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Robin Yount

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SPORTS
September 10, 1992 | From Associated Press
No. 1--April 12, 1974 vs. Baltimore, 4th inning single off Dave McNally. No. 500--July 13, 1977 vs. New York, 3rd inning single off Don Gullett. No. 1,000--Aug. 16, 1980 at Cleveland, 4th inning double off Sandy Wihtol. No. 1,500 -- Aug. 25, 1983 vs. California, 5th inning double off Tommy John. No. 2,000--Sept. 6, 1986 vs. Cleveland, 7th inning single off Don Schulze. No. 2,500--July 2, 1989 at New York, 5th inning single off Jimmy Jones. No. 3,000--Sept. 9, 1992 vs.
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SPORTS
January 20, 2013 | Eric Sondheimer
In the 78-year history of high school sports in the Los Angeles Unified School District, the number of Olympians produced, major league players developed and Hall of Fame members inducted from a variety of sports is staggering. So now you can understand how difficult it is to be selected to the Los Angeles City Section Hall of Fame. The second class of 42 recipients has been selected, and it is a who's who of greatness. There are baseball Hall of Fame members Robin Yount (Taft 1973)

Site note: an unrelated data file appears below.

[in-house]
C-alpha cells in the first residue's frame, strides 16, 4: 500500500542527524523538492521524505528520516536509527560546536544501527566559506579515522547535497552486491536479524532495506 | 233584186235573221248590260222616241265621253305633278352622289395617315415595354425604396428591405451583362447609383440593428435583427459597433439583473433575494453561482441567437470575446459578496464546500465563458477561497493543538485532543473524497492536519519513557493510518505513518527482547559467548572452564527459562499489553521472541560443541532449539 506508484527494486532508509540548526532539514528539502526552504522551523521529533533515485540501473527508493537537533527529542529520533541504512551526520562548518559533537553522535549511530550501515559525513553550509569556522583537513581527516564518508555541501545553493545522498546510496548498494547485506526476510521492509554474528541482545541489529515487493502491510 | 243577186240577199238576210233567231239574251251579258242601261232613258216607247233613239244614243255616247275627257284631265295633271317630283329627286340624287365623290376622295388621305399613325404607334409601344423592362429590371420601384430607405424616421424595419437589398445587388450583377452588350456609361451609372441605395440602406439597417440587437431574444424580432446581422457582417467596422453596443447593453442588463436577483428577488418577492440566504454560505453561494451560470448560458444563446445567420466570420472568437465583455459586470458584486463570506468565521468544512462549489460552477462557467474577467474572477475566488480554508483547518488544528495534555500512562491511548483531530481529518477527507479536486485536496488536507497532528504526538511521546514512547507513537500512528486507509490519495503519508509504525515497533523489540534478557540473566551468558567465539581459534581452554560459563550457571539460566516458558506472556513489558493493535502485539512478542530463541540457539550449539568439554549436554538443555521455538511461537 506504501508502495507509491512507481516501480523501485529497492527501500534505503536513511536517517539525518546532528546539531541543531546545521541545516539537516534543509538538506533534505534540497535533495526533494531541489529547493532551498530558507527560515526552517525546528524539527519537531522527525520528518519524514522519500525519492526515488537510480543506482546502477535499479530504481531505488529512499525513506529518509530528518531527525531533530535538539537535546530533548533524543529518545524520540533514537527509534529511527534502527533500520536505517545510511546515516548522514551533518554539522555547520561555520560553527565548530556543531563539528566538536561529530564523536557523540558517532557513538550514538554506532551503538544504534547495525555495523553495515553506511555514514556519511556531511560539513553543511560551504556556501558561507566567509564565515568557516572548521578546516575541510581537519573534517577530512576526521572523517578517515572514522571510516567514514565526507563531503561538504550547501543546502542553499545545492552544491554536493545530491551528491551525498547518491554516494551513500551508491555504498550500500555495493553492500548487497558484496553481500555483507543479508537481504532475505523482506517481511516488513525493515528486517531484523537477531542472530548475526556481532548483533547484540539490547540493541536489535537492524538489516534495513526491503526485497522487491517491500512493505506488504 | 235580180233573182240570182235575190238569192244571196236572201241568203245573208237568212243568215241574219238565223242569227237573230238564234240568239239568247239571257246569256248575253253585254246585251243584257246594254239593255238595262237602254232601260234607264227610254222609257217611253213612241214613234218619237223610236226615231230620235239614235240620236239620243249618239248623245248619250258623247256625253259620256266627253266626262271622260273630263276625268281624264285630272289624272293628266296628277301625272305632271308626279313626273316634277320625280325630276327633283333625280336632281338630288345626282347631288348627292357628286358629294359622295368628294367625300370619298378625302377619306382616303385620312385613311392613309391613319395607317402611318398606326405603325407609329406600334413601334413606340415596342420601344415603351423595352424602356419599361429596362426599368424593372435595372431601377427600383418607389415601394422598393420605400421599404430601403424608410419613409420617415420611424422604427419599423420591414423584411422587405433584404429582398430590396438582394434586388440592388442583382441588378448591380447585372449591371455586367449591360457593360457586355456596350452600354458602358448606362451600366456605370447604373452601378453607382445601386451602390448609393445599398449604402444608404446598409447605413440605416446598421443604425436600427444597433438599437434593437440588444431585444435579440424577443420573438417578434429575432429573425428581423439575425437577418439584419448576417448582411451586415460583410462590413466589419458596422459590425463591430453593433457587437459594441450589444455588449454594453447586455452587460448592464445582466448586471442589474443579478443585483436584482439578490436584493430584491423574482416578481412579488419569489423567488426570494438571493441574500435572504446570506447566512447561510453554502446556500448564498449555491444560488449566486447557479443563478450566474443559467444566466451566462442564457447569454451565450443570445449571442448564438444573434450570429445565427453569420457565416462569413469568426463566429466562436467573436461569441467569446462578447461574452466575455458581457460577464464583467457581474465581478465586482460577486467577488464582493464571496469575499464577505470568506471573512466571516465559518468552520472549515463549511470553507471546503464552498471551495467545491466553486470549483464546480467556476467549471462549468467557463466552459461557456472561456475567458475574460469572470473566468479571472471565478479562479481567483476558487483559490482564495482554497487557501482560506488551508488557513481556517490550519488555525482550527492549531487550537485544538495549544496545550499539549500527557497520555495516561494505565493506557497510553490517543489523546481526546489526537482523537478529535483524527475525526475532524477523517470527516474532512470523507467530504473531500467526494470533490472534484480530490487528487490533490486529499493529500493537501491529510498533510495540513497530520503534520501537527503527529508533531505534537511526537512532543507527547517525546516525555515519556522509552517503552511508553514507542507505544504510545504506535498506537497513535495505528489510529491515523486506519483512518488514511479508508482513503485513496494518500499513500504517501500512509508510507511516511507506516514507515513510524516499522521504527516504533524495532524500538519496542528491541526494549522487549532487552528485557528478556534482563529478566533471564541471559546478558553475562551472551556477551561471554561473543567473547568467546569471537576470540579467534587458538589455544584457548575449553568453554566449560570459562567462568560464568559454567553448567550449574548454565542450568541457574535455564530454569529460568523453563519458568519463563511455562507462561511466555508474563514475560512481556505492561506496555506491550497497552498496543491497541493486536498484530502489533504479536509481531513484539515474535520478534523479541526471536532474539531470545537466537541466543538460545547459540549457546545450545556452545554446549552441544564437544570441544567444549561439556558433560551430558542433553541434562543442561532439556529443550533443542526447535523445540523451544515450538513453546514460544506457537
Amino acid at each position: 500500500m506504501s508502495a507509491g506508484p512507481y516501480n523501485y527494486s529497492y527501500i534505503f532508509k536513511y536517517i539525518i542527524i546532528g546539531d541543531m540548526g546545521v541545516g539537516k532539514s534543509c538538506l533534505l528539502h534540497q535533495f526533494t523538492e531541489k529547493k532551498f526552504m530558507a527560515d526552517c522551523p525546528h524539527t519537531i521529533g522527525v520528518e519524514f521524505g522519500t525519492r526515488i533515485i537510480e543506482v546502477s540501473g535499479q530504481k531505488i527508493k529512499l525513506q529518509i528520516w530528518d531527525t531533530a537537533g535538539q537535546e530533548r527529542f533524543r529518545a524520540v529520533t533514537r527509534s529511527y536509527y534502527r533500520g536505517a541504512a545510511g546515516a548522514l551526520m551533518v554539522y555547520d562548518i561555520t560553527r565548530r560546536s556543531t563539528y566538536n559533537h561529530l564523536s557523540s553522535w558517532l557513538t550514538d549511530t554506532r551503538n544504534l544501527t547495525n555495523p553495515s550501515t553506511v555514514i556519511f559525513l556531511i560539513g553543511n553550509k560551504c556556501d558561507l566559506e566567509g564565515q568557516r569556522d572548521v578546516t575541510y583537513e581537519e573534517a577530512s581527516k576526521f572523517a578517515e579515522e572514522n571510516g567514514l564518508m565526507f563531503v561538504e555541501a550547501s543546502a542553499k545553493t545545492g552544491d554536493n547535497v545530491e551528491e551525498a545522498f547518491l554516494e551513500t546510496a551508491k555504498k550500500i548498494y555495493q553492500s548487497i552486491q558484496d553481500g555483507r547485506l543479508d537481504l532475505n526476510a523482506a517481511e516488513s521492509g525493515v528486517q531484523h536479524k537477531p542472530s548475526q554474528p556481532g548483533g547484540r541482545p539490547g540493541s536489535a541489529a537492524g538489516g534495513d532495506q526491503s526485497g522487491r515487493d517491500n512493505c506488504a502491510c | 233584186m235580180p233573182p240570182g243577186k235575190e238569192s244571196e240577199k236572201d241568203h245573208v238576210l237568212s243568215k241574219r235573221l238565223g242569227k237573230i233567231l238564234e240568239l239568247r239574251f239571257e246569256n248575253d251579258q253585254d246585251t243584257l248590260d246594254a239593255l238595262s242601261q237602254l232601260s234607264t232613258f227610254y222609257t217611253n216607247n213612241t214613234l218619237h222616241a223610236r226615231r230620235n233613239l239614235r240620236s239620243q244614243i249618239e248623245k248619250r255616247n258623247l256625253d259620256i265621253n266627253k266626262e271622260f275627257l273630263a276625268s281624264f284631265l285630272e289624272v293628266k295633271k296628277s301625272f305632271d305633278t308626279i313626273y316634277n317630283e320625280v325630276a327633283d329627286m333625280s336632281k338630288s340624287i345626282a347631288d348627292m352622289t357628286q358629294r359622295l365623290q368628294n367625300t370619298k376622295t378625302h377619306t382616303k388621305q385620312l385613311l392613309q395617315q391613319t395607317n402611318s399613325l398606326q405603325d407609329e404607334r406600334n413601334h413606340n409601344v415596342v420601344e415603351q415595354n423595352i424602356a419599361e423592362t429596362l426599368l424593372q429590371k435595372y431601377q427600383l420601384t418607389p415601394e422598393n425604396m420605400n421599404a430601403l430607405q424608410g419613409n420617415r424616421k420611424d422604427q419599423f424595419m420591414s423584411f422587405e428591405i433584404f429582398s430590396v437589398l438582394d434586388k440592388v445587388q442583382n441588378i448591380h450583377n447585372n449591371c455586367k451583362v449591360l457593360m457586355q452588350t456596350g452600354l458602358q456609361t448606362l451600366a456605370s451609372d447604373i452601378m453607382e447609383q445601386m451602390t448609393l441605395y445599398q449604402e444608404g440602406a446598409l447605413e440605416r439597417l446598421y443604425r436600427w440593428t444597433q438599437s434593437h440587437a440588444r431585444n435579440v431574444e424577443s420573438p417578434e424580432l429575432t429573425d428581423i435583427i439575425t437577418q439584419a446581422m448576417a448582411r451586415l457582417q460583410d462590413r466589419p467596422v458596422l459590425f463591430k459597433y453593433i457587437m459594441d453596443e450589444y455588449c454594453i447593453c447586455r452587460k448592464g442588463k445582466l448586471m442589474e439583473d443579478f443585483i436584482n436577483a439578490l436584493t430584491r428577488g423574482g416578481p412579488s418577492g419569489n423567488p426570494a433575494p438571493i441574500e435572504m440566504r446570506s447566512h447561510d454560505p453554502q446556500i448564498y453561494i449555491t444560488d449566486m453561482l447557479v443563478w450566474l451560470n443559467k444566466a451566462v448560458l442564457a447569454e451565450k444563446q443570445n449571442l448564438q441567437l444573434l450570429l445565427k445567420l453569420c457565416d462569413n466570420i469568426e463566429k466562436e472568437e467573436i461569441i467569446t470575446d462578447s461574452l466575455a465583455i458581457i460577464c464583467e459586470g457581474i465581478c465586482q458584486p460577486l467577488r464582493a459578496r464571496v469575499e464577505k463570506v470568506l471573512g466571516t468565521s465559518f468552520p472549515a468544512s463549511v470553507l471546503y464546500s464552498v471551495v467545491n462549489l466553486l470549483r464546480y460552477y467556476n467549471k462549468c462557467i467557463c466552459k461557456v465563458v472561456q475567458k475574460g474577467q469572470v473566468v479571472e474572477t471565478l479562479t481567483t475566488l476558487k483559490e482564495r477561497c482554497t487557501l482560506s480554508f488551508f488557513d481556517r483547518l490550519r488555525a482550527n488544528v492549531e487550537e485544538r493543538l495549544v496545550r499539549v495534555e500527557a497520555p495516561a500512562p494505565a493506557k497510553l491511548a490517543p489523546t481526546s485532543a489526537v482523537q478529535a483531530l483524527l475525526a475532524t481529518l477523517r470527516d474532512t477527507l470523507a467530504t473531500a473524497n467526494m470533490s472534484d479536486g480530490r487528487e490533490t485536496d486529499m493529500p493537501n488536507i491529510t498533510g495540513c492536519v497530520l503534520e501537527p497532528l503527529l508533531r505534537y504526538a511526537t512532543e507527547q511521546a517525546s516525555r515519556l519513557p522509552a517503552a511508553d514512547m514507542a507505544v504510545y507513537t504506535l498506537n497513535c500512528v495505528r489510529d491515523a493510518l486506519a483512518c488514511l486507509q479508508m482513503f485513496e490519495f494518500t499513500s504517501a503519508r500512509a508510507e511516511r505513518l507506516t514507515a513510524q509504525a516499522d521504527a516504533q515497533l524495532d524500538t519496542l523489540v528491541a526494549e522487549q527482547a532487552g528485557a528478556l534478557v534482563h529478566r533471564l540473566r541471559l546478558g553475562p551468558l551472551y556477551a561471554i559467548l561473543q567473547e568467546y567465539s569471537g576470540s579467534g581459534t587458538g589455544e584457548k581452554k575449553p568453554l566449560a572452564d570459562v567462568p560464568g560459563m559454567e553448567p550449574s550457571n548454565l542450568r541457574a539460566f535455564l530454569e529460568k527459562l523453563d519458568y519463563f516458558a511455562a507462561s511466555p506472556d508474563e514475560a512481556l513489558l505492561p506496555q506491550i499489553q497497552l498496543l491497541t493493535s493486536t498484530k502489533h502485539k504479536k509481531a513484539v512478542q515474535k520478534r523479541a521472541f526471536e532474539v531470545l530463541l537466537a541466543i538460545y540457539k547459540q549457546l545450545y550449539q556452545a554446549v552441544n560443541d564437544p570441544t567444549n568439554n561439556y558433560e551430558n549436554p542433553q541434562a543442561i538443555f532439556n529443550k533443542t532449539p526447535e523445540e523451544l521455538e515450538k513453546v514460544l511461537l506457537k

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SPORTS
March 9, 1986 | ROSS NEWHAN, Times Staff Writer
He's been a great shortstop, and he'll be a great center fielder. He's such a great athlete that I'm sure if I said "pitch," he could pitch. --GEORGE BAMBERGER, Brewer manager The chronology is found on Page 52 of the Milwaukee Brewers' media guide. The statistics confirm the resolute march of time, the passage from 18-year-old boy wonder to 30-year-old veteran preparing for his 13th major league season.
SPORTS
December 18, 1999 | FERNANDO DOMINGUEZ, TIMES STAFF WRITER
By his own admission, Robin Yount never has been comfortable talking to crowds. But, boy, could he dazzle them with his play. For 20 prolific seasons with the Milwaukee Brewers, Yount built the credentials that landed him in the baseball Hall of Fame in July, refining his craft year after year like an artisan. At the induction ceremonies in Cooperstown, Yount acknowledged his stage fright during his acceptance speech.
SPORTS
May 8, 1994 | MARK NEWMAN, THE SPORTING NEWS